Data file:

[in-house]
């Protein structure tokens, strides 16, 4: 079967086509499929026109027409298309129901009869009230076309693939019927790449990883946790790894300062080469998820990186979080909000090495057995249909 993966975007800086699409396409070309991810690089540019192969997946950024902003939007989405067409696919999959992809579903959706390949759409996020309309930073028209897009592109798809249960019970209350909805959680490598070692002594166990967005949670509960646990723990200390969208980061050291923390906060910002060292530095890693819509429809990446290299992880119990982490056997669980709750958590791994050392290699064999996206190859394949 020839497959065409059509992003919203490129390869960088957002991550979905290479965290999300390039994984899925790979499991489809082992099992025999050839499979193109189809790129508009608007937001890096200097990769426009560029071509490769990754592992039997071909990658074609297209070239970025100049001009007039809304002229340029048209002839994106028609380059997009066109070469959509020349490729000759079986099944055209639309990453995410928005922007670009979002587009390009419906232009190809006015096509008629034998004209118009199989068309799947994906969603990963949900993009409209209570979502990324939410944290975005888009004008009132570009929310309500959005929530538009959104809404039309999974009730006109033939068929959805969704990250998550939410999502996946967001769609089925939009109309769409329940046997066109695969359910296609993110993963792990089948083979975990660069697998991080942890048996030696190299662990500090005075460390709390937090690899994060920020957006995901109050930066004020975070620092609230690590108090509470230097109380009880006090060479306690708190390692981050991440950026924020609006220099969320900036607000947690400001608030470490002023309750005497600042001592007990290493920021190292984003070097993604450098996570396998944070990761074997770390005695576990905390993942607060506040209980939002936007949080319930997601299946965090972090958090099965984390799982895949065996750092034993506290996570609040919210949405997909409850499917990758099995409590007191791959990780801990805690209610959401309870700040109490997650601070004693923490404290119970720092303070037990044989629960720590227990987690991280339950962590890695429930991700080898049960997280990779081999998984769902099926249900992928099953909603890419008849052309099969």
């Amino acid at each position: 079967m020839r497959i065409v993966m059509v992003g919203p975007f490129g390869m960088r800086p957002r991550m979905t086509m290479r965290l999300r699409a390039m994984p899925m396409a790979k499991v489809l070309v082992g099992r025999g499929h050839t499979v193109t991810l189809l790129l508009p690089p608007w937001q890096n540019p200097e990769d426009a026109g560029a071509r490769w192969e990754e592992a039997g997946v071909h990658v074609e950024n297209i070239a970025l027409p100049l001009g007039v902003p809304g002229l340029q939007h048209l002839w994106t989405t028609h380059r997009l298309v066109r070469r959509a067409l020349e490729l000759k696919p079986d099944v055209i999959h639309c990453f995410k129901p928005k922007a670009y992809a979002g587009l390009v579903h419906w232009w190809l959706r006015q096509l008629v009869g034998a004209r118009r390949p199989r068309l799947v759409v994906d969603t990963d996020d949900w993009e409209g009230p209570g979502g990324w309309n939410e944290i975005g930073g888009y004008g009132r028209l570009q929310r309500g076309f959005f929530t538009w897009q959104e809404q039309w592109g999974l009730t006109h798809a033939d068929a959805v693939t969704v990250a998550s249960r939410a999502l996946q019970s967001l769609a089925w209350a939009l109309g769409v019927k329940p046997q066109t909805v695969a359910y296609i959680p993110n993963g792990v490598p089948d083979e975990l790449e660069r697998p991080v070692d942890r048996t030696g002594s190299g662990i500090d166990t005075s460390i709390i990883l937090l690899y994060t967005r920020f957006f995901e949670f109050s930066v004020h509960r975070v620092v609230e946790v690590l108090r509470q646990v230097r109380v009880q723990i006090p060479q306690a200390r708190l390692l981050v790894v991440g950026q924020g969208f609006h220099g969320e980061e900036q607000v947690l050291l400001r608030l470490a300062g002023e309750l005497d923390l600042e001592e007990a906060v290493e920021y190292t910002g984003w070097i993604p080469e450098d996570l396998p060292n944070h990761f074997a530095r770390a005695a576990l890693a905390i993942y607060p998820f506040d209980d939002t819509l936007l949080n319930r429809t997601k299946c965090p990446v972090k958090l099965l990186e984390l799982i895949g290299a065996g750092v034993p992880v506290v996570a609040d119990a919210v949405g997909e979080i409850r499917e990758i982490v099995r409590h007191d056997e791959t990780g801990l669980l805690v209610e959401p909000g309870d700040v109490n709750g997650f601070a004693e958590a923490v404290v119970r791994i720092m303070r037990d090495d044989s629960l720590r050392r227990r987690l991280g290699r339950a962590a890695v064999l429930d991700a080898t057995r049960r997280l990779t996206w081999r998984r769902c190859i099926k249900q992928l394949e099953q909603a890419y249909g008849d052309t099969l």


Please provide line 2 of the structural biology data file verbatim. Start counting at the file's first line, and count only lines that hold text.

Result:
């Protein structure tokens, strides 16, 4: 079967086509499929026109027409298309129901009869009230076309693939019927790449990883946790790894300062080469998820990186979080909000090495057995249909 993966975007800086699409396409070309991810690089540019192969997946950024902003939007989405067409696919999959992809579903959706390949759409996020309309930073028209897009592109798809249960019970209350909805959680490598070692002594166990967005949670509960646990723990200390969208980061050291923390906060910002060292530095890693819509429809990446290299992880119990982490056997669980709750958590791994050392290699064999996206190859394949 020839497959065409059509992003919203490129390869960088957002991550979905290479965290999300390039994984899925790979499991489809082992099992025999050839499979193109189809790129508009608007937001890096200097990769426009560029071509490769990754592992039997071909990658074609297209070239970025100049001009007039809304002229340029048209002839994106028609380059997009066109070469959509020349490729000759079986099944055209639309990453995410928005922007670009979002587009390009419906232009190809006015096509008629034998004209118009199989068309799947994906969603990963949900993009409209209570979502990324939410944290975005888009004008009132570009929310309500959005929530538009959104809404039309999974009730006109033939068929959805969704990250998550939410999502996946967001769609089925939009109309769409329940046997066109695969359910296609993110993963792990089948083979975990660069697998991080942890048996030696190299662990500090005075460390709390937090690899994060920020957006995901109050930066004020975070620092609230690590108090509470230097109380009880006090060479306690708190390692981050991440950026924020609006220099969320900036607000947690400001608030470490002023309750005497600042001592007990290493920021190292984003070097993604450098996570396998944070990761074997770390005695576990905390993942607060506040209980939002936007949080319930997601299946965090972090958090099965984390799982895949065996750092034993506290996570609040919210949405997909409850499917990758099995409590007191791959990780801990805690209610959401309870700040109490997650601070004693923490404290119970720092303070037990044989629960720590227990987690991280339950962590890695429930991700080898049960997280990779081999998984769902099926249900992928099953909603890419008849052309099969």